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SPCA to fund desexing of 600 Northland animals as part of a joint desexing campaign

14 June 2023

RNZSPCA has partnered with Bay of Island Veterinary Services and Coast to Coast Cat Rescue to provide crucial desexing, vaccination and microchipping for animals across Northland.

SPCA to fund desexing of 600 Northland animals as part of a joint desexing campaign

New Zealand’s oldest and largest animal welfare charity will be funding the desexing, microchipping and vaccination of 300 dogs and 300 cats at Bay of Islands Veterinary Services. By desexing these 600 animals, it is estimated that the births of over 18,900 unwanted offspring will be prevented over the course of their lifetimes.

The initiative will take place over the next eight months.

The idea for the initiative started when Director of Bay of Islands Veterinary Services, Jorrit Verver, contacted SPCA to see if it could assist with more desexing in the area.

“We are already helping with Snip ‘n’ Chip, but there is such a need up here and we wanted to be able to do more to help the community to address this issue,” says Mr Verver. That is why we reached out to the SPCA to see what could be done. Owners will be able to bring in their pet and take advantage of this campaign.”

Bay of Islands Veterinary Services is carrying out the procedures at their many clinics throughout Northland, and will be organising the bookings for the cats and dogs with the help of local rescue groups who will transport animals if required.

Coast to Coast Cat Rescue is a newly formed charity helping to rescue, rehabilitate and rehome cats in the Northland area, and will also be organising the bookings for the cats to be desexed. They will also assist with transportation to and from the clinics where needed.

Chairperson Coast to Coast Cat Rescue, Samantha Stewart, says they had been inundated with unwanted kittens and cats and hopes, that by desexing 300 cats, it will reduce the numbers they are dealing with.

“It has been so busy, and we have been rushed off our feet,” says Ms Stewart. “We have had a lot of kittens come into our care in the last few weeks. That is why we are so excited to be a part of this initiative. If we can slow down the number of unwanted kittens being born, it would be amazing.”

Coast to Coast is also offering transport for those who are unable to bring their felines to the clinic, with a koha donation accepted for the service.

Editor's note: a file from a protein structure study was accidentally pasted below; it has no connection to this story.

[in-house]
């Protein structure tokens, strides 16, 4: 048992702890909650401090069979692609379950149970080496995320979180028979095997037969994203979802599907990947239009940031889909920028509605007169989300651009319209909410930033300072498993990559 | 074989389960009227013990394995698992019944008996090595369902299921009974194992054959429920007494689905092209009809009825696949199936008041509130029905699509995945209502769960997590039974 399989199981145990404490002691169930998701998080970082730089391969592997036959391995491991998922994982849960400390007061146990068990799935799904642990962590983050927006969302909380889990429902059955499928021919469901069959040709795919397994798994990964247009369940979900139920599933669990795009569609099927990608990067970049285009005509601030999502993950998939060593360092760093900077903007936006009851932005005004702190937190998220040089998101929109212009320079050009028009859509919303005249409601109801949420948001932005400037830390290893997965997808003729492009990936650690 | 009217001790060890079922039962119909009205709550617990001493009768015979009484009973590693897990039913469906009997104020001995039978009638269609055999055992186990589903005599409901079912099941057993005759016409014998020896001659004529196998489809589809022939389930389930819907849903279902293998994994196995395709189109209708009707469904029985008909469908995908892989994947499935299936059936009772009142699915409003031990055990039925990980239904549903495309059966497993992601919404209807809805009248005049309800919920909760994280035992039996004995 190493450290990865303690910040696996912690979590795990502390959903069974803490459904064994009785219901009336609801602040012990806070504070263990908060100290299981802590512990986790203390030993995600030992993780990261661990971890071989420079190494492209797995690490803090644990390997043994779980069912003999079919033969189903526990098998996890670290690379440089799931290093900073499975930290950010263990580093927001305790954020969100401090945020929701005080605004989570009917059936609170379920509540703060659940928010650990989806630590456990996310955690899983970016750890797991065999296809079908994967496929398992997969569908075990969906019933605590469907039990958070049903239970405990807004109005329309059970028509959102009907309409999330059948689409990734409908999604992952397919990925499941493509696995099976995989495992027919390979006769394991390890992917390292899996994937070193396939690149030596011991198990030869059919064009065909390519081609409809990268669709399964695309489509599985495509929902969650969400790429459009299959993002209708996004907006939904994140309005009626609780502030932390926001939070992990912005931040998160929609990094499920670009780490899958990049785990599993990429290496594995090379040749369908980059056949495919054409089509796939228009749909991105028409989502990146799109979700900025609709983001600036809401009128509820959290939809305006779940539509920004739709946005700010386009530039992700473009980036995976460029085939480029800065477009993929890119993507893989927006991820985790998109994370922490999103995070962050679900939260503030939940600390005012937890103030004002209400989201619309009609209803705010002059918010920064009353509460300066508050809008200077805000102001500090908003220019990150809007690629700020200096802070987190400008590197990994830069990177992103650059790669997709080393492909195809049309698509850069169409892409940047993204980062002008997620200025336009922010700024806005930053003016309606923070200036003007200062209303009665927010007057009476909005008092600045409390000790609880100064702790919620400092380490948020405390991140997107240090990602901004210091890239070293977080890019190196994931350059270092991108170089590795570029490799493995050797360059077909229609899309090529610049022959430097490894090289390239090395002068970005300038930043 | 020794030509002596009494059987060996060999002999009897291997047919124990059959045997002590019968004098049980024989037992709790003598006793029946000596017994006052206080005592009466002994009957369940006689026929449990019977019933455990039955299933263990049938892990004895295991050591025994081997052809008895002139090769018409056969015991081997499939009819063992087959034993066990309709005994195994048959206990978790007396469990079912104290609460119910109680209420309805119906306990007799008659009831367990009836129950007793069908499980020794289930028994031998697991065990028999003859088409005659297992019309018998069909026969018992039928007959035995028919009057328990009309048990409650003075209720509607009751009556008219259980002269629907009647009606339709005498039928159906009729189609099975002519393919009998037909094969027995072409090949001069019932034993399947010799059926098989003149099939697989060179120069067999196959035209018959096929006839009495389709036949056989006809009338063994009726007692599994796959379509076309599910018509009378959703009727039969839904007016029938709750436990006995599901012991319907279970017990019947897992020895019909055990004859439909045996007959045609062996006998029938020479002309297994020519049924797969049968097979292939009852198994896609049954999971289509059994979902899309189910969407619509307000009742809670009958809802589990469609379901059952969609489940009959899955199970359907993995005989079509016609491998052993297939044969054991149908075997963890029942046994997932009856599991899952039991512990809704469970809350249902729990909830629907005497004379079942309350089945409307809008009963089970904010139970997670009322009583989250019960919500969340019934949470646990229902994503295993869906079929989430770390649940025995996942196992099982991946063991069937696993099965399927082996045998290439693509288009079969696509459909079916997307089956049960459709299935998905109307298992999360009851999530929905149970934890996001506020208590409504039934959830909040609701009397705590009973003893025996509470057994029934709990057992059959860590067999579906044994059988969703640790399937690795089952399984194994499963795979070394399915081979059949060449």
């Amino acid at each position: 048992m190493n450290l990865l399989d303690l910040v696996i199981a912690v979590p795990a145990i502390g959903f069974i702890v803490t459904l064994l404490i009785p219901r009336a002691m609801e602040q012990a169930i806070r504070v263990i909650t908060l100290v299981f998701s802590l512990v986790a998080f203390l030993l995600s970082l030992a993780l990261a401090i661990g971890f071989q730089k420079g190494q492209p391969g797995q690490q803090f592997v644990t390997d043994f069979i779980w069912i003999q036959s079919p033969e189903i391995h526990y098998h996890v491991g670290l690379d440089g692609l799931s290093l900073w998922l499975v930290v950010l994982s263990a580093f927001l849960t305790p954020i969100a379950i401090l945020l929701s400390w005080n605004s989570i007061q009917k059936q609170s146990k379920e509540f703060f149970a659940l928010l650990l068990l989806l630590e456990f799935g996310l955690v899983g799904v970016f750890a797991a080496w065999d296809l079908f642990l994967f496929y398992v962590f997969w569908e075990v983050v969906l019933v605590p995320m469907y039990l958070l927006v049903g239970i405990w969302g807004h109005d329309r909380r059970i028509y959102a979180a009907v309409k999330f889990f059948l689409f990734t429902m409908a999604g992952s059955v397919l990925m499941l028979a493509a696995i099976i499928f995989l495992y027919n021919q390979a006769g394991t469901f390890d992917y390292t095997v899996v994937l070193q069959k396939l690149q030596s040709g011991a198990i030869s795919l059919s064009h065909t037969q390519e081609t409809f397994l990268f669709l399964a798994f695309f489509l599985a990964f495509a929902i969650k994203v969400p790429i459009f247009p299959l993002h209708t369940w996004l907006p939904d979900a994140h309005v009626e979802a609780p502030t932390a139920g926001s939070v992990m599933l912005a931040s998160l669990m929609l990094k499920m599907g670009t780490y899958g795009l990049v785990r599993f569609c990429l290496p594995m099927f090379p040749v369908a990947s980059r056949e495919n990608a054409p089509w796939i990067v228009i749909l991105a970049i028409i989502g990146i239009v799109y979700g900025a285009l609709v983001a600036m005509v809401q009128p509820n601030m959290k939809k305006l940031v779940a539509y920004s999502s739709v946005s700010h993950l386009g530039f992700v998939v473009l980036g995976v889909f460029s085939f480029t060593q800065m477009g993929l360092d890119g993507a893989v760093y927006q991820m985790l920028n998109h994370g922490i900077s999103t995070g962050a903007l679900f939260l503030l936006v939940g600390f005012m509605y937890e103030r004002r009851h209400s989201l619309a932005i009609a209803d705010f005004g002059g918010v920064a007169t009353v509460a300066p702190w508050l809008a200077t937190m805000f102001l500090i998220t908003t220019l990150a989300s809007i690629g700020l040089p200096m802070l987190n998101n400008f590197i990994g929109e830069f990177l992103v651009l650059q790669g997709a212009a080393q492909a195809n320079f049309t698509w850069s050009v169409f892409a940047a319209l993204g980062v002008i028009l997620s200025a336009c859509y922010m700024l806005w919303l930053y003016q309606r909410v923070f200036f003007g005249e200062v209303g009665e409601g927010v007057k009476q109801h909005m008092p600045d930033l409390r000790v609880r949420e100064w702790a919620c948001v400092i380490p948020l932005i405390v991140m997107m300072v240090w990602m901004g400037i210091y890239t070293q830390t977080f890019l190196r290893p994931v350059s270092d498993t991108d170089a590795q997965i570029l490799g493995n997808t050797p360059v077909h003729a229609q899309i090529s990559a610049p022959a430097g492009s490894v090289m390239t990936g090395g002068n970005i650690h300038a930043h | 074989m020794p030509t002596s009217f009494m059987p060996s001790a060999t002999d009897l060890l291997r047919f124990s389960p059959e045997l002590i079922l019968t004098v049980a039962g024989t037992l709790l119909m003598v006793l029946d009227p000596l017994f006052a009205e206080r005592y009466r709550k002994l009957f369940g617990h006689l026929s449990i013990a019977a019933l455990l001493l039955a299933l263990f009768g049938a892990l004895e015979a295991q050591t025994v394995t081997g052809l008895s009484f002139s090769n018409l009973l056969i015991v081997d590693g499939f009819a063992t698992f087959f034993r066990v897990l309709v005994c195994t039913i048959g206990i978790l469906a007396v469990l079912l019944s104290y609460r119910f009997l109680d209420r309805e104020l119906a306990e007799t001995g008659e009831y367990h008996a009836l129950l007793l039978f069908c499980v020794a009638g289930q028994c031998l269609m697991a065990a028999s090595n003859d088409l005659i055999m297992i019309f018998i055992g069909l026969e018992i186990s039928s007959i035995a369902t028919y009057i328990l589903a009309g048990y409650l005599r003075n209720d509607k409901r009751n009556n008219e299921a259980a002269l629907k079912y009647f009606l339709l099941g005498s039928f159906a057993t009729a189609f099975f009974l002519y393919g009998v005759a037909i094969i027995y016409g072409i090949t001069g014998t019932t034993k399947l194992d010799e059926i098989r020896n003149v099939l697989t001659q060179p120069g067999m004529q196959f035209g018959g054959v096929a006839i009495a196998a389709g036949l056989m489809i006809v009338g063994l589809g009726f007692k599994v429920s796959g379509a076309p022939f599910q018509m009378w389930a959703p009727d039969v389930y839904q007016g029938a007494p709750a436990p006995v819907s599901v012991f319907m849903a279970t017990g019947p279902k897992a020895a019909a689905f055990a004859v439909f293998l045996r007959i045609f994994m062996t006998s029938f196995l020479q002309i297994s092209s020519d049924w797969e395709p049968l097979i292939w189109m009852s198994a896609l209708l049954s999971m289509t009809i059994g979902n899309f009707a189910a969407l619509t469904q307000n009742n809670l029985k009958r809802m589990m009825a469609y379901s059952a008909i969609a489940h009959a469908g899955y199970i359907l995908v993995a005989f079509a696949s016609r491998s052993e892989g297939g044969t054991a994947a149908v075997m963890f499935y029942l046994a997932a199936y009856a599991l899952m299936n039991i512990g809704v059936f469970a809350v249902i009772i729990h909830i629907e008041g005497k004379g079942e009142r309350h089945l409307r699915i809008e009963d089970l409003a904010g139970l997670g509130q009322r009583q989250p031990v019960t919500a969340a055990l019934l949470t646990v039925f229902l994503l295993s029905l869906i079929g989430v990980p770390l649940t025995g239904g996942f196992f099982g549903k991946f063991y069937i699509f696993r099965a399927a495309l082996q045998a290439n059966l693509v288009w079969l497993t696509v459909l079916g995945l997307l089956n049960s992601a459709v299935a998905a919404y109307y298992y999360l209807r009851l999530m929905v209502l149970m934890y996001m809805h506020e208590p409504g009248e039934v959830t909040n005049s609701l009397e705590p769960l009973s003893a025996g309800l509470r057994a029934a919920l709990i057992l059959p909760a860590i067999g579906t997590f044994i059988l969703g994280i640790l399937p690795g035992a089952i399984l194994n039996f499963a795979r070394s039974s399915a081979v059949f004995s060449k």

SPCA National Desexing Programme Manager Rebecca Dobson says that without Veterinary Clinics supporting initiatives like this, SPCA could not offer campaigns like Snip ‘n’ Chip, or local desexing initiatives such as this.

“We rely on Veterinary Clinics to perform these surgeries. We know that with the Veterinary shortage, the Vet’s time and capacity for desexing can be limited,” says Ms Dobson. “This is why we are so grateful for Clinics such as Bay of Islands Veterinary Services for reaching out to us wanting to do more desexing. The issue of overpopulation is a societal one that requires collaboration from many parties to tackle – so this is a really valuable way for our national charity to engage local agencies with the touchpoints in community to have a long-term impact.”

Ms Dobson says support from local rescue groups is also a major factor in the success of these types of initiatives, as they are often well-suited to be able to identify local animals that need to be desexed.

SPCA is already working alongside Kerikeri Highway Vets, funding a desexing programme for cat and dog owners in the North Hokianga region. Starting August 2022, SPCA covered the costs of all desexing and microchipping, and Kerikeri Highway Vets is also offering free vaccinations for these animals. The funding was made available for the desexing and microchipping of up to 300 cats and 200 dogs, and so far they have desexed 398 animals.

Those wishing to bring in their pet for desexing should contact either Bay of Island Veterinary Services at any of their clinics or Coast to Coast Cat Rescue through their Facebook page.

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